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Proudly Supporting

Bystanders, Bullying and Breaking Points

By Yvette Vignando - 16th March 2011

A video shared online this week shows a very distressing scene of a smaller Year 7 boy hitting a larger Year 10 boy in the face and body while several students stand by (including the camera person) - watching and making comments. The video footage culminates in the smaller boy being injured. A part of this video was shown to me by crew at The Morning Show on Channel 7 yesterday morning - a pure coincidence, as I was about to talk about approaches parents can take if they find out that their child is a bully. See the Morning Show clip here: What To Do If Your Child is a Bully

My first reaction was utter sadness for the larger boy who was in an absolutely awful situation - being bullied and assaulted in a school by a smaller boy while peers stand by - the humiliation for him must have been unbearable. I challenge anyone to watch that video and not have deep empathy and sympathy for the larger boy, in spite of the ultimately also distressing conclusion to the footage.

Let's not be too quick to judge the school here other than to make the general observation that a school is also responsible for doing its best to create a safe learning environment for students - and this includes comprehensive anti-bullying policies and anti-bullying education that is actively communicated and enforced. But we also know that teachers can not be everywhere in the playground all of the time and students who bully often act in very intentional ways to avoid being found out. If only the student bystanders in this video had immediately called for help, perhaps the outcome would have been different. We just don't know enough about the school or people involved to know why the other students did not act.

I know that the vast majority of callers on radio (hear for example talkback and commentary by me on radio station MMM this morning ) are applauding the larger boy in this video for standing up for himself, and for his restraint before he finally stopped the smaller boy. I thought his initial restraint was remarkable and I thought at first he would walk away. But I can not condone what the larger boy did to stop the smaller boy's bullying - I can totally understand it and I can also understand that he reached the point where he ran out of personal resources to defend himself from a group of kids who were humiliating him even by their mere presence.  But I am very worried about the consequences.  I worry about how the larger boy will move on and get over this incident. I worry that the public support for the outcome in this video will incite other children to use violence to stop bullies.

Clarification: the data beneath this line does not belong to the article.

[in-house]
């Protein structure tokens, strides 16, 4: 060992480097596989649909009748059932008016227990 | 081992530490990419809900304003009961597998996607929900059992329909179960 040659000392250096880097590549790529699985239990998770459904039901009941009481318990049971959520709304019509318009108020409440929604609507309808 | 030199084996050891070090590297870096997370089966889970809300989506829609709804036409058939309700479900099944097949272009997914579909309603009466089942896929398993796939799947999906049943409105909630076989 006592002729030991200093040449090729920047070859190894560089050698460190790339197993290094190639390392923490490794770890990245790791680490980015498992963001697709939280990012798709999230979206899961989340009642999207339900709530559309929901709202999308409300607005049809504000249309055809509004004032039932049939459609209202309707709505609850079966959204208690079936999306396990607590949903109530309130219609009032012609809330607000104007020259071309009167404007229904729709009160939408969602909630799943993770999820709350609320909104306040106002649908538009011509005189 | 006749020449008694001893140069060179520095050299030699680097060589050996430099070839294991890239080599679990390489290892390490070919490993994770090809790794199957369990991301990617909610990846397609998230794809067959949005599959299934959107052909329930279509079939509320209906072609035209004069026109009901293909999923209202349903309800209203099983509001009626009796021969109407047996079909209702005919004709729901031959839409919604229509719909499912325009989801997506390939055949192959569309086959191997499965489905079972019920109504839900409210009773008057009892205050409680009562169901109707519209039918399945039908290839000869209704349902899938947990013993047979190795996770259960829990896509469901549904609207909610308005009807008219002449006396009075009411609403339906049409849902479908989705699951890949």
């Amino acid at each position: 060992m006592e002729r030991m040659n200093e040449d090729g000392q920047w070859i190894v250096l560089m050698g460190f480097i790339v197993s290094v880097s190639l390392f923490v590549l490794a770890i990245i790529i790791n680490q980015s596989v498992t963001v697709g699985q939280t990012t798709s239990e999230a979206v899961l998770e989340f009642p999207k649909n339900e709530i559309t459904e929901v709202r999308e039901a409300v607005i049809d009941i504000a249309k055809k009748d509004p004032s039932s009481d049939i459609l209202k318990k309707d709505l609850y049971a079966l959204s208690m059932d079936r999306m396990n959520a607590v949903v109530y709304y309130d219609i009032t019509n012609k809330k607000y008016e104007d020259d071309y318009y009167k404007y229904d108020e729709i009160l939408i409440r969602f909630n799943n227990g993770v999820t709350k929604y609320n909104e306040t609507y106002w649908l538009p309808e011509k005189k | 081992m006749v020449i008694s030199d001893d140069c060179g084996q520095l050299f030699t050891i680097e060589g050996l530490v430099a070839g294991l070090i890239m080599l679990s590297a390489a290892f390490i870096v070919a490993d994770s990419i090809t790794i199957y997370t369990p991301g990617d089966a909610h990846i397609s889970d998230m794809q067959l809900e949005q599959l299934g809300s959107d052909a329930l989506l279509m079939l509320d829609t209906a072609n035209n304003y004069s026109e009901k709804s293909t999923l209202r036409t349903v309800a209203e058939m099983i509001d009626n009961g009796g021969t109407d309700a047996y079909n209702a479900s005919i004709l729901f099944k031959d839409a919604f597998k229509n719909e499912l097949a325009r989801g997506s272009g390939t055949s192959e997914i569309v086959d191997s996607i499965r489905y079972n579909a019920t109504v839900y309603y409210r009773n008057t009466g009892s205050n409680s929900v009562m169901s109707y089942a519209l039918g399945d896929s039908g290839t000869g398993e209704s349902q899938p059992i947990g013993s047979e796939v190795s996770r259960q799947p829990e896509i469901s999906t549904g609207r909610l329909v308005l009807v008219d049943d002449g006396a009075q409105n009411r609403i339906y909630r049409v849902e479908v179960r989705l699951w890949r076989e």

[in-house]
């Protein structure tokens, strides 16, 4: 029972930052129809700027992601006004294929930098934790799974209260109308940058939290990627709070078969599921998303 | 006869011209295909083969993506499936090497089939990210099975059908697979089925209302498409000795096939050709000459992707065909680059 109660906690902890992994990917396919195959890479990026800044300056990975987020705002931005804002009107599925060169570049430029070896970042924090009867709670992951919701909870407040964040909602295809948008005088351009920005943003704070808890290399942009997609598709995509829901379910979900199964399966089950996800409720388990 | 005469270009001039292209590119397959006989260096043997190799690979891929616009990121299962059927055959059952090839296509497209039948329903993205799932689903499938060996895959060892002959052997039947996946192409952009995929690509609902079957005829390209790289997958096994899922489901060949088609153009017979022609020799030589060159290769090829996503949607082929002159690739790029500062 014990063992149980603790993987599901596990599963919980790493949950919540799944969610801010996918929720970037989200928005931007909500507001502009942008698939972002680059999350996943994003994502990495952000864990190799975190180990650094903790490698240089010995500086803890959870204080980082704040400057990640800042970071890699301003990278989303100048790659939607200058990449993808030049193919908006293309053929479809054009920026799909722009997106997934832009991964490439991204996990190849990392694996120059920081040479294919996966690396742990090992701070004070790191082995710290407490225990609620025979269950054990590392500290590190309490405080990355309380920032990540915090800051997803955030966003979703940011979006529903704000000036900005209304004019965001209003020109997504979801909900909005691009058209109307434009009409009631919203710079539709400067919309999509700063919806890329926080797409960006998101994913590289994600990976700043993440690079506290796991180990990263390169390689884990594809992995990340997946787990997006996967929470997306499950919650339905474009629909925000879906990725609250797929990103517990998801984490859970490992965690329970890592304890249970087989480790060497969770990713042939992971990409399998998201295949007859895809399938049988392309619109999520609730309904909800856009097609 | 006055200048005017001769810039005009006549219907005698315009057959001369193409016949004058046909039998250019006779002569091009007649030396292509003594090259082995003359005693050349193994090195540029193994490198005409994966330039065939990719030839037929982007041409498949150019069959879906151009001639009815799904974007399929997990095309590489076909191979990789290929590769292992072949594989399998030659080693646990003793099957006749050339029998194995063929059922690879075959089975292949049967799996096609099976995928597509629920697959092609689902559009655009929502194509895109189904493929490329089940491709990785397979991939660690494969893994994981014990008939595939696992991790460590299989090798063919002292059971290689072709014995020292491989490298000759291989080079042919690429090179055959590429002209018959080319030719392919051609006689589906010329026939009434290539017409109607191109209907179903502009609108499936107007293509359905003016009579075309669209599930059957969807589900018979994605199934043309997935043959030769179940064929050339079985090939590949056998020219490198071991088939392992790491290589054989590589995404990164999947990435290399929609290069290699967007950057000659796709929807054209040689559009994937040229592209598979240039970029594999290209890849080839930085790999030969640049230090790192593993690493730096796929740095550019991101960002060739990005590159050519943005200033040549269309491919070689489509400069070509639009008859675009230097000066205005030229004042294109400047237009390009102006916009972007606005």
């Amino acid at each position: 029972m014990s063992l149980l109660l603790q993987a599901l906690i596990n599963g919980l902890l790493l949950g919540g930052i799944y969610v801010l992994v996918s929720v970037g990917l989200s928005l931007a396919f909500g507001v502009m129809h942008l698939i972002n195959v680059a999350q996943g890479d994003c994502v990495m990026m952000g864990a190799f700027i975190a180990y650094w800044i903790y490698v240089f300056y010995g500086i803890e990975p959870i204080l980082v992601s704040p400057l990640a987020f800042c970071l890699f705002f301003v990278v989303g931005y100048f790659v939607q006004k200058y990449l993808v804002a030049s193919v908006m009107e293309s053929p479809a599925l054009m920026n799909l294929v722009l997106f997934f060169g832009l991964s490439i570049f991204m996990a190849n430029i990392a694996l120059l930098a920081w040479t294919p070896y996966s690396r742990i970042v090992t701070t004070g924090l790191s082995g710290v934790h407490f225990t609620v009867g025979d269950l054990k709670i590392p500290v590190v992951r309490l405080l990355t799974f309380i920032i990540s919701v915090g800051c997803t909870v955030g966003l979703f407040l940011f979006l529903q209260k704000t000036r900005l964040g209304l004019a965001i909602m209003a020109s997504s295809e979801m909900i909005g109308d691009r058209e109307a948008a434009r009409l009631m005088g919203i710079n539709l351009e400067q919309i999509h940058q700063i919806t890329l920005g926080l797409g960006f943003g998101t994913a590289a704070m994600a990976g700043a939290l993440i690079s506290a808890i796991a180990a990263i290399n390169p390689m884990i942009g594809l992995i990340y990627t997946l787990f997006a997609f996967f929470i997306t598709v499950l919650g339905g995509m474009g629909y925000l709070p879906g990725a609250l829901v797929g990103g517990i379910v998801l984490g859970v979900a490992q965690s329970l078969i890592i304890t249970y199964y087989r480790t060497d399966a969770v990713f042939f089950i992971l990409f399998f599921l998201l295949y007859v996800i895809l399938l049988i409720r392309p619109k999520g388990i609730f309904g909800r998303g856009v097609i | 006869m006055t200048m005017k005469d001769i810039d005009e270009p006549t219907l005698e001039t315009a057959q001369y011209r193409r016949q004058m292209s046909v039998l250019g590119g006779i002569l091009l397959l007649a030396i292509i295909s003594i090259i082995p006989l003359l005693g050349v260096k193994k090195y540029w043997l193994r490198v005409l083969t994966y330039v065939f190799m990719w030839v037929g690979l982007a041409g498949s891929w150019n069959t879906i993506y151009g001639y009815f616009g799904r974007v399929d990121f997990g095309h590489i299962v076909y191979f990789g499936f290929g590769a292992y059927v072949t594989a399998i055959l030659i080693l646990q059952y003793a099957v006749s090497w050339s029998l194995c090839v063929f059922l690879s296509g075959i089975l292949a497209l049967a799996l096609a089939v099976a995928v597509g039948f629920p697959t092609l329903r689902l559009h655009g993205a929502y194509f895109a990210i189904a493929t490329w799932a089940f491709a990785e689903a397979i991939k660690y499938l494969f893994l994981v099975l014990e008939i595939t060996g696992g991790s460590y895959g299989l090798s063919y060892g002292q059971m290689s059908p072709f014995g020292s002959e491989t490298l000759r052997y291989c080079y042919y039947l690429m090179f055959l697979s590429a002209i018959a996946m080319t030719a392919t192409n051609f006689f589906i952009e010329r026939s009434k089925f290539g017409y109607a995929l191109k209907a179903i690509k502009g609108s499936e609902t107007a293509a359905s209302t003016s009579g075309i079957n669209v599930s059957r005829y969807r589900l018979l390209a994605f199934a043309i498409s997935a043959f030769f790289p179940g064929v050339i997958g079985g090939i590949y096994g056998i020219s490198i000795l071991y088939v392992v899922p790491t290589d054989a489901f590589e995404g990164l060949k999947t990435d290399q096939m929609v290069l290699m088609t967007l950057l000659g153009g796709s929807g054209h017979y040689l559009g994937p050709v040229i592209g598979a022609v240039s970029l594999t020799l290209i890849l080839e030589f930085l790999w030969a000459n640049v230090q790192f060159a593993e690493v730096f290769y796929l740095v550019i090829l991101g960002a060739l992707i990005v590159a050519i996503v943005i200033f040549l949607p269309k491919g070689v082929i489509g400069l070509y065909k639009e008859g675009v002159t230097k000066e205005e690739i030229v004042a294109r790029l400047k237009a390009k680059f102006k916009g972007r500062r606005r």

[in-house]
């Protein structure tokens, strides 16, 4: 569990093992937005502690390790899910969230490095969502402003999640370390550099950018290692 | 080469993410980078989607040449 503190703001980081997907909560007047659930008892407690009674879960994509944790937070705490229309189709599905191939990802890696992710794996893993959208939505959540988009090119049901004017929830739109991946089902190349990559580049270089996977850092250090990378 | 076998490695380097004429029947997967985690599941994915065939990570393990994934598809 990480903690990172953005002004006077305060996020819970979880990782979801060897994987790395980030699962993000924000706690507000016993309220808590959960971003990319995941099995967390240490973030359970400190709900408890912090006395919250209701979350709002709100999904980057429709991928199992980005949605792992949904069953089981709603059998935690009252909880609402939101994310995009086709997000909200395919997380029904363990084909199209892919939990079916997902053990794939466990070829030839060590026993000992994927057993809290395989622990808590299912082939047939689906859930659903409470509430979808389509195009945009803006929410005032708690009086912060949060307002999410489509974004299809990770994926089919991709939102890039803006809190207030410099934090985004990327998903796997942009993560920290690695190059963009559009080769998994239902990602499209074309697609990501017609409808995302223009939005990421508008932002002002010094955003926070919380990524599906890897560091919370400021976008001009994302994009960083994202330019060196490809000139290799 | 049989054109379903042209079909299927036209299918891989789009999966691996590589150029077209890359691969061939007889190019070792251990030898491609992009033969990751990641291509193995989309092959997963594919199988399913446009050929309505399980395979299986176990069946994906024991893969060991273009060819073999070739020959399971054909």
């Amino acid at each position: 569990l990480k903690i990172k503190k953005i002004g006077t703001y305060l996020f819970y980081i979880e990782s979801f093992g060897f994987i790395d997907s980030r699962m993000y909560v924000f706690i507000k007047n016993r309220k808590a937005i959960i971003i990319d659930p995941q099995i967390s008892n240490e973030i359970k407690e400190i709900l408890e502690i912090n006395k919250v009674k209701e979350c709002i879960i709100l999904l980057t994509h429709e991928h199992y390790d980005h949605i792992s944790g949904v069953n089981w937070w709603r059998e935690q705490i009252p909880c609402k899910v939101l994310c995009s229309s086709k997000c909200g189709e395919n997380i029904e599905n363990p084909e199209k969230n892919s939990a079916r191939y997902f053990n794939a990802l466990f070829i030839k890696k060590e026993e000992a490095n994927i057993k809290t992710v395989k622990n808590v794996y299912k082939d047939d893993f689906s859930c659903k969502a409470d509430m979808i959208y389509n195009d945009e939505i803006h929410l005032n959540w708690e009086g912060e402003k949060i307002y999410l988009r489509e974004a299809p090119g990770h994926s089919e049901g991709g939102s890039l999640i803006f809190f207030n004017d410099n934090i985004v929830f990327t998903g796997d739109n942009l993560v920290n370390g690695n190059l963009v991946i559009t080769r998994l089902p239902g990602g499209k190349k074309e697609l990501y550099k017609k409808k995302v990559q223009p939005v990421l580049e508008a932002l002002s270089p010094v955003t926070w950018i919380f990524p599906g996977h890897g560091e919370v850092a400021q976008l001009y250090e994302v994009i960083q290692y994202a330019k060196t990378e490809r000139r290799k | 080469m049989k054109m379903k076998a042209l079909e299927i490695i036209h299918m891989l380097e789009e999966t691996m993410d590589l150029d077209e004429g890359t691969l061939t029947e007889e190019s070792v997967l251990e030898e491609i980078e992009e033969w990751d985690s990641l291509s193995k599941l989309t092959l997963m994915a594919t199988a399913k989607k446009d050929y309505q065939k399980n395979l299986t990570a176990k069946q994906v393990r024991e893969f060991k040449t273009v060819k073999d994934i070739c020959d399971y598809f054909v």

What else worries me? How did the smaller boy get to the point in his young life where he sought the emotional power of humiliating and assaulting another child? How did the bystanders in this scene get to the point that they either enjoyed watching this disgraceful behaviour or were so intimidated that they could not step in to stop (a small Year 7 boy) or run/call for a teacher's help? How did the camera-person and whoever uploaded this video to the internet get to the point in their young lives where their level of respect for another child was so low, where their empathy and compassion was so lacking, that they participated in publishing this scene?

So many questions. No answers.

The one clear general observation about bullying is this - some parents are not sending children to school with sufficient guidance and social and emotional intelligence to prevent them from behaving as bullies. In an ideal world a school would only need to teach academic, thinking and physical skills and parents would do the rest. It's not an ideal world. Education is the opportunity to teach the next generation of parents - hopefully a generation that will be more respectful and more emotionally intelligent than the last. This video is no doubt just one example of what is going on in some schools every day. Its publication is shocking but it's a reminder about why schools need to teach children emotional intelligence as part of the school curriculum.

My thoughts are with both boys today - I am hoping that some wise and loving adults will step in to help them achieve some happiness and stability after what can only be described as a life-changing episode.

( I would love to know your thoughts but as there are children involved and a school, please do not mention the children's names or the school's name or location.)

You can read my Tips sheet on the Channel 7 The Morning Show website for ideas about what to do if your child is the bully: What If Your Child is the Bully? I also like the book Bully Blocking by Evelyn Field as one resource to look at if your child is being bullied.

image freedigitalphotos.net graur razvan ionut

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